AS FAR AS THE EYE CAN SEE
A comprehensive look at the remarkable 40-year career of a defining figure associated with conceptual art
Lawrence Weiner (b. 1942) is one of the primary figures associated with the emergence of conceptual art in the 1960s. For over four decades, Weiner has defined art as a representation of relationships in the physical world—“the relationship of human beings to objects and objects to objects in relation to human beings.” This highly anticipated publication represents the full range of Weiner’s practice, from the early 1960s to the present, from his early paintings to his work in language, including works on paper, films, videos, books, and public commissions. Weiner adopted language as his primary material in 1968. According to his landmark STATEMENT OF INTENT, an oft-quoted declaration first published in 1969, each work can be constructed by the artist, fabricated by someone else, or need not be built at all and simply presented in language. Weiner’s work is often manifested outside the gallery context—through postcards, billboards, lectures, or even on a series of cast-iron manhole covers for the city of New York.This substantial publication, produced in conjunction with the artist’s first major retrospective in the United States and in close collaboration with the artist, constitutes Weiner’s largest monograph to date and brings together five esteemed scholars along with Turner Prize finalist Liam Gillick to examine the artist’s impact on the art world today.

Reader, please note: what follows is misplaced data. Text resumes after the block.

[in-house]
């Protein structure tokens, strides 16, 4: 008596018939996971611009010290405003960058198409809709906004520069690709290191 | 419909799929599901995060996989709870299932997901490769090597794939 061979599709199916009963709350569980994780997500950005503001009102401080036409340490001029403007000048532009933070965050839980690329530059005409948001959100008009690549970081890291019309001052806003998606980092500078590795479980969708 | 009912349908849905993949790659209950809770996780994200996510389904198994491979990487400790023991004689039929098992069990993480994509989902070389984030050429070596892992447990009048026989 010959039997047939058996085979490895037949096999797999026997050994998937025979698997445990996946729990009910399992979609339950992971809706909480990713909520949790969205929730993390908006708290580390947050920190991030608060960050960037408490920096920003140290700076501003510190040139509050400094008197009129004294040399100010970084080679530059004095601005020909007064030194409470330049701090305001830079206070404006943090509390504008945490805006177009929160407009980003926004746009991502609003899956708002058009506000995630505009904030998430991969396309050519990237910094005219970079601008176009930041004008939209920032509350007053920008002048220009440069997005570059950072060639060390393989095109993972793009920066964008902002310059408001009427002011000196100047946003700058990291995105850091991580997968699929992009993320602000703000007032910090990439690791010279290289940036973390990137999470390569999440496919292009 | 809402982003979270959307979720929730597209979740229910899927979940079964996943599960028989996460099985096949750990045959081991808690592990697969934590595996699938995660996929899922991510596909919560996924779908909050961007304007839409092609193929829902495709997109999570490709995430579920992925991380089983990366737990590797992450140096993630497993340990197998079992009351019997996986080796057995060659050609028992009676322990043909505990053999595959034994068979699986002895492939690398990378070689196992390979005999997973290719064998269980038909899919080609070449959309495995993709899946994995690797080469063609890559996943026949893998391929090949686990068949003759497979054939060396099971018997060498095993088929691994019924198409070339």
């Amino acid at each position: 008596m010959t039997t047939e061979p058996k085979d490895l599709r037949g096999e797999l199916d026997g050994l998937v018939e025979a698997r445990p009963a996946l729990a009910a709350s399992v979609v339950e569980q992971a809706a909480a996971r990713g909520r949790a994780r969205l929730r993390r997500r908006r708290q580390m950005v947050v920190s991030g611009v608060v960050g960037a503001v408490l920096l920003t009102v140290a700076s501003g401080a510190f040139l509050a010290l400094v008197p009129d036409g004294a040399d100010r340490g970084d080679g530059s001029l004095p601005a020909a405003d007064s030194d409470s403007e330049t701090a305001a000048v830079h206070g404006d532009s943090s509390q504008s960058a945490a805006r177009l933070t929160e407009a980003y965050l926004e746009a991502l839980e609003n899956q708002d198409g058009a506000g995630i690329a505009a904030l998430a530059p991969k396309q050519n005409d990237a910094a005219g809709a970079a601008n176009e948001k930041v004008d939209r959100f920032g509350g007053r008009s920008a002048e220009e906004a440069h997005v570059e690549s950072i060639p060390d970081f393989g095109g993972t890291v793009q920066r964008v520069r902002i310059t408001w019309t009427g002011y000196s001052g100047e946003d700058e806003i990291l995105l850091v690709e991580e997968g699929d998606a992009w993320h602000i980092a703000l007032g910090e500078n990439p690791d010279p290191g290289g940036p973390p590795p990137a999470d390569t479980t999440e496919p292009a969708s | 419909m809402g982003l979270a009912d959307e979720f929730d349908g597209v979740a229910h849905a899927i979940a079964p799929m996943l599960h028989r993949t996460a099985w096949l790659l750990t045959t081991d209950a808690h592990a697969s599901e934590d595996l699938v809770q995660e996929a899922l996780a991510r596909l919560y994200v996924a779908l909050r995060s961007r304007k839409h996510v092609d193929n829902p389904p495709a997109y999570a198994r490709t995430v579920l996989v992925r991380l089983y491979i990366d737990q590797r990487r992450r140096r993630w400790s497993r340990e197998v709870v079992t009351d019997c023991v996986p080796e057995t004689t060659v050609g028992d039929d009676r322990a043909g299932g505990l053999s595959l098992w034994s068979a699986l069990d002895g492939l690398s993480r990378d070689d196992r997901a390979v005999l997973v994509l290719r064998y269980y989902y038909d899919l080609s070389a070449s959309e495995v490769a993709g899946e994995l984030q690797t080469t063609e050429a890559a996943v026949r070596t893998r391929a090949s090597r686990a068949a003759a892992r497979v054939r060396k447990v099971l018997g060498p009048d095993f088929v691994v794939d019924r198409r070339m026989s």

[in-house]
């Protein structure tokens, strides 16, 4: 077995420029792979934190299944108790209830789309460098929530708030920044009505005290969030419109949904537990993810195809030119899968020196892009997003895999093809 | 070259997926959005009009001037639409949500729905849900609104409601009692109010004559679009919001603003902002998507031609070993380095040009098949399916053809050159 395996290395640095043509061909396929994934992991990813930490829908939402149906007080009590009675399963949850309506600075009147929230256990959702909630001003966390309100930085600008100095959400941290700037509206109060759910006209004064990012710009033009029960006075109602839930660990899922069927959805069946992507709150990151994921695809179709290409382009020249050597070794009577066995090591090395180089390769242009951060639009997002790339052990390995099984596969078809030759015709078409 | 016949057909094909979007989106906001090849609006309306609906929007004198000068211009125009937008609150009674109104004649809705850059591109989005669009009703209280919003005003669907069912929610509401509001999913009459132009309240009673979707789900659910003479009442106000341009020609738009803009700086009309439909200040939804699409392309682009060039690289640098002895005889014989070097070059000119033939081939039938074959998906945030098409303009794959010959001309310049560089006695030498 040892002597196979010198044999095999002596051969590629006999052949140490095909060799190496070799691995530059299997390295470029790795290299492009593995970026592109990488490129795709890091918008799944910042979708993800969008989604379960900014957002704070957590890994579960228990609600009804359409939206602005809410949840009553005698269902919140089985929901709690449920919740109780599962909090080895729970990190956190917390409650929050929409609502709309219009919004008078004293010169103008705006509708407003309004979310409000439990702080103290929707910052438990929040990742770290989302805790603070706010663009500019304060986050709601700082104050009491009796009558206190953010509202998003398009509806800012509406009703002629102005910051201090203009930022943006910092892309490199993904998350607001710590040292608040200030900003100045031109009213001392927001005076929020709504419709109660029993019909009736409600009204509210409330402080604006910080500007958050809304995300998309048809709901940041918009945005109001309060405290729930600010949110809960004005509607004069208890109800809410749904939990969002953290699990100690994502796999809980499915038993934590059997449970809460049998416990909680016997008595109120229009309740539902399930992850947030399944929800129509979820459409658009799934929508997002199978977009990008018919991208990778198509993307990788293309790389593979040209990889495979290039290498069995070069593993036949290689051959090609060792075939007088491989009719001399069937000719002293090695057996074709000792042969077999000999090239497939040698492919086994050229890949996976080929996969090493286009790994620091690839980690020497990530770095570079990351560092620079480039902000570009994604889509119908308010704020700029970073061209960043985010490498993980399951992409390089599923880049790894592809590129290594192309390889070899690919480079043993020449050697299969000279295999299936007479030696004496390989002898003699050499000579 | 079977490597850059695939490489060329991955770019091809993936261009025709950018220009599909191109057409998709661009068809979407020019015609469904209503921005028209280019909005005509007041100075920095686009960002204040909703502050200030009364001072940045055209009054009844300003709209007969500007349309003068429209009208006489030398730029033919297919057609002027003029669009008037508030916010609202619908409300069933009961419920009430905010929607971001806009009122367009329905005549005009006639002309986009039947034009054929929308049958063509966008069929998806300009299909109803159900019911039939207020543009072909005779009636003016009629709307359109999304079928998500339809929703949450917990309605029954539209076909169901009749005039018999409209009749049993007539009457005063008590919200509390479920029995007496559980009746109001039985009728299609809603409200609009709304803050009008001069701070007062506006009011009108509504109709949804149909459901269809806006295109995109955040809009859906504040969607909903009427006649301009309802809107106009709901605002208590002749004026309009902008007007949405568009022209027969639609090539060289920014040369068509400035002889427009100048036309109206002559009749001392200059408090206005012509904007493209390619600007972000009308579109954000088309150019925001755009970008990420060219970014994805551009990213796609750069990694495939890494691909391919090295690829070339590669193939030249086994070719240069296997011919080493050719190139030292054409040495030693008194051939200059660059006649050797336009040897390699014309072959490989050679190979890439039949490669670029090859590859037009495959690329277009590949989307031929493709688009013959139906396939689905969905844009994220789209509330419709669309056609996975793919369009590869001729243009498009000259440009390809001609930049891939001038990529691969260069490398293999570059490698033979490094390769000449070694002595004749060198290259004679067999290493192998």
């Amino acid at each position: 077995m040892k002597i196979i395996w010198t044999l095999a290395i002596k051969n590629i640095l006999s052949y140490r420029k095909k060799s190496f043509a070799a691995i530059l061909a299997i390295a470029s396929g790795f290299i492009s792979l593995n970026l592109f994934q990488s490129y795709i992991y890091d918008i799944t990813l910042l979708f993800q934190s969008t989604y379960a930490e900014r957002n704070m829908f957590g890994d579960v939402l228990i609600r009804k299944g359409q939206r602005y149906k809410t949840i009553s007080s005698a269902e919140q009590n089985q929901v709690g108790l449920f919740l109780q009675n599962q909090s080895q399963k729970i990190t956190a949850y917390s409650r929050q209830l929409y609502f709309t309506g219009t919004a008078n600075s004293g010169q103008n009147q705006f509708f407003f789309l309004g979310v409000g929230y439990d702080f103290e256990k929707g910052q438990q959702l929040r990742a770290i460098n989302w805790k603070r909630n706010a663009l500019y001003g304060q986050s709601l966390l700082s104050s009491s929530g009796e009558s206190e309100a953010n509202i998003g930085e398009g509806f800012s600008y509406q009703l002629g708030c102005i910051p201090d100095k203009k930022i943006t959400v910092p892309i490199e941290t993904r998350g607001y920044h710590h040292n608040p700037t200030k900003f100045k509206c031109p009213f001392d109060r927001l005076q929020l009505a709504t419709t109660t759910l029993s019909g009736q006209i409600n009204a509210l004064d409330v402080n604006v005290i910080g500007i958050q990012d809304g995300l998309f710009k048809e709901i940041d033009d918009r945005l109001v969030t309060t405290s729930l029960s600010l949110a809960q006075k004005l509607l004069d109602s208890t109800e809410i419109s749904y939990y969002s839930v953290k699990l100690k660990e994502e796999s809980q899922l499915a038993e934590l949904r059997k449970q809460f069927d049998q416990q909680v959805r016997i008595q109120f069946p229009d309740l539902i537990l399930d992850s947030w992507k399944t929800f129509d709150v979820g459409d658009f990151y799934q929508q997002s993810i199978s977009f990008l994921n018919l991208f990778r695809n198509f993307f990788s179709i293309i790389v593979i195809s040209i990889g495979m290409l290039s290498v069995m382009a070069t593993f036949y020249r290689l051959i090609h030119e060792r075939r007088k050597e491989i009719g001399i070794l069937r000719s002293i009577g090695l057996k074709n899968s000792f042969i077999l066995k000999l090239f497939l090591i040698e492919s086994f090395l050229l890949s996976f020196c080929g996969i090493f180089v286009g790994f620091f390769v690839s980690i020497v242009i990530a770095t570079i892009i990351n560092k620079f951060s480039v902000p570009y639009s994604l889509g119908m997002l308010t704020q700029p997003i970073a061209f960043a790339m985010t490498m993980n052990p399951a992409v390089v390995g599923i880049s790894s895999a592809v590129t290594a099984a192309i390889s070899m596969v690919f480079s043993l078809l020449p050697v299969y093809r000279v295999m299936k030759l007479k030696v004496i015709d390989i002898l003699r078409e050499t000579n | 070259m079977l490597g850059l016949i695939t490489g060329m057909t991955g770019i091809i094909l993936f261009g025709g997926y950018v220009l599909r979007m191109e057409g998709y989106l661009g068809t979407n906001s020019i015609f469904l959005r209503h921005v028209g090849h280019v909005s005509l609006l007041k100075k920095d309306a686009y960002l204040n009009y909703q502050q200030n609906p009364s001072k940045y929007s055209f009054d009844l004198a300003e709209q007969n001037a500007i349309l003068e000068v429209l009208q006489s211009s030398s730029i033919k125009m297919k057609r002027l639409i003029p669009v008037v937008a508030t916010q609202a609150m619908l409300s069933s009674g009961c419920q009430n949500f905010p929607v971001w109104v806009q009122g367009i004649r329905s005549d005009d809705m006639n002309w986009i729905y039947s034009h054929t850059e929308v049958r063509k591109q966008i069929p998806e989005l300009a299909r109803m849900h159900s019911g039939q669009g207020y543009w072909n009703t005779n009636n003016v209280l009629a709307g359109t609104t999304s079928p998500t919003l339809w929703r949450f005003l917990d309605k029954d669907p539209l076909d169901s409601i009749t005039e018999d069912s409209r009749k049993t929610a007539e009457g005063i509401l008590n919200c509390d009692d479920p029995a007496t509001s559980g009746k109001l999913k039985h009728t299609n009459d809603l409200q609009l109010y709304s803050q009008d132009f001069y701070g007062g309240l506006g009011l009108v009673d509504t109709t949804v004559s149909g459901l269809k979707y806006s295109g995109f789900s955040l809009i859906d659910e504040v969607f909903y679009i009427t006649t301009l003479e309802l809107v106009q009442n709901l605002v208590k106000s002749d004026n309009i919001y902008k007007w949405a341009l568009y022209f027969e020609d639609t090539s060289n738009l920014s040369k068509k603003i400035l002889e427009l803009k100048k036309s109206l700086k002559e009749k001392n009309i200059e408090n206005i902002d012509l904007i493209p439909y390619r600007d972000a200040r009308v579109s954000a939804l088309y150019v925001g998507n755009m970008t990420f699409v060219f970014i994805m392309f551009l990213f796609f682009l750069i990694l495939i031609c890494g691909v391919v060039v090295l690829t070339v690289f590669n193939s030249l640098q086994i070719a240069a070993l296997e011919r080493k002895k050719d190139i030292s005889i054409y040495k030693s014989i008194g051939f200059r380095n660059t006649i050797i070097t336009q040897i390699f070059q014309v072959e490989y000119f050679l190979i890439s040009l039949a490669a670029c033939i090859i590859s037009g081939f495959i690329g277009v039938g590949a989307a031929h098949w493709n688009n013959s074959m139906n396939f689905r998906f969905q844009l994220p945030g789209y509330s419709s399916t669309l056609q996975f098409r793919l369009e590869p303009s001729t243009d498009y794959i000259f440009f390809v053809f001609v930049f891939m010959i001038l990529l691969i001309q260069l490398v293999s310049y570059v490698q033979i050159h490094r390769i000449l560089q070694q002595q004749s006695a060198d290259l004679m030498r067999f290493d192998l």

Whitney Museum of American Art, 9780300126952, 412pp.
Publication Date: December 28, 2007
About the Author
Ann Goldstein is senior curator at The Museum of Contemporary Art, Los Angeles. Donna De Salvo is chief curator and associate director of programs at the Whitney Museum of American Art. Kathryn Chiong is an art history doctoral candidate at Columbia University. Liam Gillick is an artist based in London and New York. Edward Leffingwell is a New York–based curator and writer. Dieter Schwarz is director of the Kunstmuseum Winterthur, Switzerland. Gregor Stemmrich is professor of art history, School of Fine Art, Dresden.